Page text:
When we talk about science and agriculture, we must mention the soil food web. At a microscopic level, we learn that there are small organisms that provide life to the soil and in return to our plants. Beneficial bacteria, nematodes, insects, fungi… and the list go on.
In this article, we cover the soil food web, carbon sources, nutrients, and food in the soil. Also, the right time to water for healthy and better yielding plants, explain the biology and benefits of organic compost and much more.

Soil that is rich in life and healthy looks airy, dark, holds moisture better and smells like fresh earth.
Soil that is rich in life and healthy looks airy, dark, holds moisture better and smells like fresh earth.

What exactly is the soil food web

The easiest way to imagine the soil food web is to think of a complicated play with many different and interesting characters playing key roles in the play. The soil is the stage and all organisms, including plants, are the actors who play their part in the performance. The soil food web is a collective effort of beneficial bacteria, fungi, and micro-organisms that, under ideal conditions, provide an inexhaustible food bank for roots.


One of the most common and beneficial relationships that plants form is the symbiotic relationship with mycorrhizal fungi. The fungi physically attach themselves to the root hairs, or even penetrate the root’s cells, and become a helpful host. The aerobic bacteria in the soil help to speed up the decomposition of organic matter, which can then be transformed, and the digestible food returned to the roots.

Las micorrizas forman auténticas redes en las raíces de las plantas.
Las micorrizas forman auténticas redes en las raíces de las plantas.

The food source must be high in carbon, so compost, molasses, bone meal, fish emulsion and wood are all excellent sources. Providing carbon for the microbes and fungi will allow the soil food web to maintain its function and ensure that the microbial life force beneath the soil thrives.


How do plants interact with the food web?

Thanks to the highly efficient bacteria and fungi present in the soil, plants just need to use its roots to absorb nutrients and minerals. The way which plants interact with the soil food web is based on a long term relationship, and a survival mechanism against pathogens and anaerobic bacteria. One of the main benefits of using mycorrhizae and bacteria is to enhance the plant’s ability to endure drought periods without water. Plants which display a healthy soil food web relationship will often be more resilient and adaptive to certain stress levels than plants without.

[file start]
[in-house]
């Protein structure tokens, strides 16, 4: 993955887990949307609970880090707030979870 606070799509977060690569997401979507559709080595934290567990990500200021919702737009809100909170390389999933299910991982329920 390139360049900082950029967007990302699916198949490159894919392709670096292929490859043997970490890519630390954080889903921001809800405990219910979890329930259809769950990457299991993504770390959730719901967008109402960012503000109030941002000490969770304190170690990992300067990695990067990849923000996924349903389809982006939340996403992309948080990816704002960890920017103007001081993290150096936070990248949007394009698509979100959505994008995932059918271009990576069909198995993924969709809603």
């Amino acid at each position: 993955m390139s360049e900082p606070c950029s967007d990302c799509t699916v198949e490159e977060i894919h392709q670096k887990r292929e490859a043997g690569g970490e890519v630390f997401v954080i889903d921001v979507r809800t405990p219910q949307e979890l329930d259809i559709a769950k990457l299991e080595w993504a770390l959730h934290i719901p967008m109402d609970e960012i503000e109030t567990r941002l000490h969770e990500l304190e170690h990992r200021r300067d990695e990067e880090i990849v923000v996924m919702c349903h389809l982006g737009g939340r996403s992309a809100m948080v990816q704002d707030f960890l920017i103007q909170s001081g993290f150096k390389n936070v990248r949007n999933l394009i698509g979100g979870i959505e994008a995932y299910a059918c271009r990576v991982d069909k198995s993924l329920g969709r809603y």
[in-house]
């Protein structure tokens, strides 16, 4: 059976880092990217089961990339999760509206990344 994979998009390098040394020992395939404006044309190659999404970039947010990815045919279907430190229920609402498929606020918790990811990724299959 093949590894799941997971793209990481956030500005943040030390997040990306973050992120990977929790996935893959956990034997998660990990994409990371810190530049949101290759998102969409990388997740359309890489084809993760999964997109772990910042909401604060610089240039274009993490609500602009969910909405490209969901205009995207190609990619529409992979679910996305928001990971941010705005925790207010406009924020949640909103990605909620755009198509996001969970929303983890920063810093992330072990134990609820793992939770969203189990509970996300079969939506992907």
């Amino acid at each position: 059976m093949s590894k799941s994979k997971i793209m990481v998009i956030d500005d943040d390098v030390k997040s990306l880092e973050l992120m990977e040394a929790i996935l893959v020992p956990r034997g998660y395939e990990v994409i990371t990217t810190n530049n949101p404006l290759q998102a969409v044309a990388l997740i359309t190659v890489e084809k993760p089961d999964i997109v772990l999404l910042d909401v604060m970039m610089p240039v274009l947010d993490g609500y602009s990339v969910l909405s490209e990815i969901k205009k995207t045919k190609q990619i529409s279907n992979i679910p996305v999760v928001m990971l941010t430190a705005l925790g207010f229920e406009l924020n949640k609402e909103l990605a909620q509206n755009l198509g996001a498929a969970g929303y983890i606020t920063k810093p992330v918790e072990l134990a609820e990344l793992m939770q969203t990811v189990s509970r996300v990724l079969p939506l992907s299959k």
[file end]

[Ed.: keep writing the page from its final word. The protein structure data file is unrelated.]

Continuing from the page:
The benefits of bacteria, organisms, and fungi

● Plant yields can be significantly increased with a well-balanced soil food web.
● Plants are visibly healthier and have better resilience to insects and climate.
● Beneficial bacteria and organisms will break down organic food for plants.
● Well-established beneficial bacteria and fungi work hard to fight off pathogens and disease.
● Root mass can be increased by using beneficial fungi.
● Biochar is an excellent source of carbon, able to last for centuries in the soil.


Carbon, nutrients, and food in the soil

Everything on the planet is a carbon life form, so it is no surprise that the microbes and fungi, which have co-existed on Earth for thousands of years, depend heavily on carbon as a food source. The easiest way to think about carbon, is to imagine how a piece of wood turns black, or a piece of coal has a specific colour, shine, structure, and texture. If you leave garden waste and leaves in a pile, over time the organic matter will break down, release its nutrients, and turn black and shiny. Molasses is a wonderful way to deliver high amounts of carbon back to the soil, and also, they improve the taste and aromas of your crop!

In this image we can see how the leaves and other plant debris in the compost bin decompose over time, release their nutrients, and turn black and shiny.
In this image we can see how the leaves and other plant debris in the compost bin decompose over time, release their nutrients, and turn black and shiny.

Improve plant and crop health using organic compost

Starting a compost pile at home is something that is cheap and easy to do. Simply using lawn clipping, leaves, twigs, and wood bark, creating a generous sized organic pile that will become inoculated with probiotic bacteria is simple to do. Not only will the black and brown, carbon and nutrient rich compost be an excellent additive to your garden, or as a top dress, it will also improve plant vitality, flower production and resilience levels.


If you don’t want to make your own compost, using organic fertilisers and soil improvers will have a similar effect. If you want to bring your soil back to life, while enriching it, don’t miss this trio: ATAzyme, Upgrade y Worm Delight.

Atami’s conclusion

Once you learn about how tiny, microscopic organisms are responsible for providing so much life and nutrients for plants, you will become better after every grow. Soil biology is fascinating to say the least, and the way that the soil food web ensures there is always a constant supply of available nutrients for a plant, shows how Mother Nature keeps everything well-balanced. Adding organic inputs and amendments, keeping on top of available carbon and using compost will significantly increase the longevity, life force and quality of your soil.

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